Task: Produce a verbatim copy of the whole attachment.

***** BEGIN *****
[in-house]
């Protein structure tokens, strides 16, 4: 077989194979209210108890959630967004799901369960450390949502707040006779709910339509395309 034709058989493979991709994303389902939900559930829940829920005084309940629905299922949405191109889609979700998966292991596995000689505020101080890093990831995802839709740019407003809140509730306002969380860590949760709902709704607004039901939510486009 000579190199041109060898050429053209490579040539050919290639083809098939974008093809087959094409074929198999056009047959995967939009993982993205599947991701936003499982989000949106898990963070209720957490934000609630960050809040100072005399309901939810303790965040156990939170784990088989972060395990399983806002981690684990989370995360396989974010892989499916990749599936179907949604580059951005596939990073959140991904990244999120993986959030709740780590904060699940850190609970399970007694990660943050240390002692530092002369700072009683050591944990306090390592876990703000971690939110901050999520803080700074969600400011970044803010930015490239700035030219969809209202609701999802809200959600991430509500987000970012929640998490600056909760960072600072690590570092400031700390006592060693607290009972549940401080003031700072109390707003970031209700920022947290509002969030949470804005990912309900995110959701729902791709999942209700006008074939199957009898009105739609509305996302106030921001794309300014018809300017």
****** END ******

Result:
[in-house]
């Protein structure tokens, strides 16, 4: 077989194979209210108890959630967004799901369960450390949502707040006779709910339509395309 034709058989493979991709994303389902939900559930829940829920005084309940629905299922949405191109889609979700998966292991596995000689505020101080890093990831995802839709740019407003809140509730306002969380860590949760709902709704607004039901939510486009 000579190199041109060898050429053209490579040539050919290639083809098939974008093809087959094409074929198999056009047959995967939009993982993205599947991701936003499982989000949106898990963070209720957490934000609630960050809040100072005399309901939810303790965040156990939170784990088989972060395990399983806002981690684990989370995360396989974010892989499916990749599936179907949604580059951005596939990073959140991904990244999120993986959030709740780590904060699940850190609970399970007694990660943050240390002692530092002369700072009683050591944990306090390592876990703000971690939110901050999520803080700074969600400011970044803010930015490239700035030219969809209202609701999802809200959600991430509500987000970012929640998490600056909760960072600072690590570092400031700390006592060693607290009972549940401080003031700072109390707003970031209700920022947290509002969030949470804005990912309900995110959701729902791709999942209700006008074939199957009898009105739609509305996302106030921001794309300014018809300017």